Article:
My last visit was different, as I entered one called Desi Roots. What seems like a one hall restaurant from outside is actually a spacious three hall dining space. You enter a cafe with desi knick knacks (coal irons, pickle jars, film cameras and more) holding your attention. Do not miss the dining table made from an old-fashioned sewing machine on which you can actually rock your feet!

Just a little ahead is another dining space which gives way to the semi private dining table and a bar. As I was invited to the restaurant, the management enlightened me with more desi elements of the design before we settled down for an amuse bouche of dal/masala vada on a bed of fresh coconut chutney in a mason jar topped with a crisp kadi patta.

What came next, bowled me over. A warm galawati pate of Jimikand served with sheermal crisps, onion rings and green chutney in a Alice’s ‘Drink Me potion’ like bottle on a black tray fitted in a wooden frame. The presentation had me kicked and the taste was superlative. I was digging my sheermal crisp into an amazingly textured and sublime pate, that, if I may say, would give a non-vegetarian galawati a run for its money. The flavours oozed oomph and boasted of a complex mix of Indian spices, which were rather well balanced. Surely desi in its roots. Had I not been having it at a restaurant, you’d find me licking the jar clean. 
The Taboulleh Kachumber dhokla with grilled spicy watermelon came next. A big piece of dhokla came sitting underneath the Kachumber Taboulleh. The fresh tomatoes, onions, mint and coriander made the dish quite appetising. The watermelon on the side was spiced with an achari mash and was quite a delight. While the taste was spot on, Desi Roots could present the dish in a better way.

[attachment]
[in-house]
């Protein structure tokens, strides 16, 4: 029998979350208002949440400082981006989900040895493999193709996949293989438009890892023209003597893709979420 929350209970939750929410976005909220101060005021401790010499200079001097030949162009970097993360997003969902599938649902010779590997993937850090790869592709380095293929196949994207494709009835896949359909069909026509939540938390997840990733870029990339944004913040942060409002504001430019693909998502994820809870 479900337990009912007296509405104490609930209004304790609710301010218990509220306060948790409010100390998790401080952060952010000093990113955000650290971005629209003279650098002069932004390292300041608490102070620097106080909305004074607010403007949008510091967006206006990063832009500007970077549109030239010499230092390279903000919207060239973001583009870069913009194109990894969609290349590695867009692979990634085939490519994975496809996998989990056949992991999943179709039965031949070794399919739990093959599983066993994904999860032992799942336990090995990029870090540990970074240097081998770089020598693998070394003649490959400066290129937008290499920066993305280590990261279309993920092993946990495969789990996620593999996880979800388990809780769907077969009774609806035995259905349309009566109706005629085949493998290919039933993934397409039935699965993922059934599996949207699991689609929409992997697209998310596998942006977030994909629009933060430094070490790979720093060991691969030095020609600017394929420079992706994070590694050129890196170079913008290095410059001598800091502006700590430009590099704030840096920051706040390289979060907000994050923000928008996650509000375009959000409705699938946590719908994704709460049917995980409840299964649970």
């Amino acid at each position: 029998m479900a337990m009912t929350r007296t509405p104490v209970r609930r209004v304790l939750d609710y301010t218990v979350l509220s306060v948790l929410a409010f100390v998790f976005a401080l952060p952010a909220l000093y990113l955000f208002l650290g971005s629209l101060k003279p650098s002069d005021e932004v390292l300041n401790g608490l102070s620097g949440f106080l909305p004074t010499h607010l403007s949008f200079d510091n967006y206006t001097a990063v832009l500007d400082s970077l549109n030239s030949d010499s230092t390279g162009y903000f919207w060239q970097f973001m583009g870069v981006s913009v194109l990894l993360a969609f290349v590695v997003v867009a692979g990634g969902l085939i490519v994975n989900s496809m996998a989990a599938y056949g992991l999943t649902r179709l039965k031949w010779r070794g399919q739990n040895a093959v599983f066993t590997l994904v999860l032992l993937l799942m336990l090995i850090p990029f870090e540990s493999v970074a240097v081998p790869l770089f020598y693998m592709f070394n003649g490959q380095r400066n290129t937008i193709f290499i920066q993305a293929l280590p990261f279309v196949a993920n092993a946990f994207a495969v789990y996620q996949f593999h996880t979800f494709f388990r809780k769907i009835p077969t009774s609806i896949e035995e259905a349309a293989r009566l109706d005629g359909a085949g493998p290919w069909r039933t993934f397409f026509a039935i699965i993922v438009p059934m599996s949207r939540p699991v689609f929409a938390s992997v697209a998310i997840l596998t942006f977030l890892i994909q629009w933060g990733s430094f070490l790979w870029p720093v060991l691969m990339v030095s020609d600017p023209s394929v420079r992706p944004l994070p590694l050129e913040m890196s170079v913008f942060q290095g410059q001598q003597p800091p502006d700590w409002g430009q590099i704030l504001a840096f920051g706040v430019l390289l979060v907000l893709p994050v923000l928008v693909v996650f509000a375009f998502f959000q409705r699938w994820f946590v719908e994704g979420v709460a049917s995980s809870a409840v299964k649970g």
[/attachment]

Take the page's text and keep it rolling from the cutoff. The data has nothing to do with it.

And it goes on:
Chef Rajiv Sinha, the genius that he is, used his Calcutta Roots rather cleverly to come up with a warm samosa deconstruct with aam papad chutney at Desi Roots. A stunning and delicately spicy mash of potatoes with whole coriander seeds and fennel seeds sat between strips of crisp nimki or namakpara studded with carom seeds (ajwain). This was an open samosa and with every bite it will transport you to your favourite local eatery that serves this wonderful Indian snack. An epic dish, this.
For mains, I wanted something light and chose the Jawdropping Khichdi ke char yaar or 4 grains of khichdi (rice, quinoa, jowar, bajra) with some hesitation. While Khichdi is something I’d never order in a restaurant, and was rather vary, but took the risk and it paid off. The four Khichdis at Desi Roots came sitting individually in pretty props of tiny pressure cookers and Indian pickle jars. I liked classic, quinoa, jowar and bajra in increasing order of preference. Each came topped with a different kind of papad: palak, chana, pepper et al as well as a slight hint of a different kind of pickle each. So Desi Roots lifted the khichdi to another level and turned it from ‘food for the sick’ to something rather enjoyable. Comfort food, that. 
The breads at Desi roots are something to look out for. They serve their choice of breads or rice with the mains. Do not even try to change that as their choice of breads is great. I was served the Brar jee ki mashoor rasmalai makhni. A delicate and flavourful rasmalai dipped in tomato juice and served in a makhni gravy, this dish comes recommended by Reeta Skeeter. It will tease your tongue and satisfy the hungry soul. Mine came with a fresh, hot, crispy laccha parantha.  
If you visit Desi Roots for a family dinner with kids or without, try the Bachpan Platter for dessert if you want to revisit Tit Bits, Lollipops, Kisme toffees, Gems, Chikki bites, wafer fingers and more. It is an experiential concept. But I preferred Jamaluddin ki Kheer from Badal beg masjid. Also known to us Old Delhi lovers as Bade Mian, this Kheer is brought all the way from Chandni Chowk to be served at the restaurant. This thick, creamy delight will make you walk out of Desi Roots with a big smile. Read more about Bade Mian here.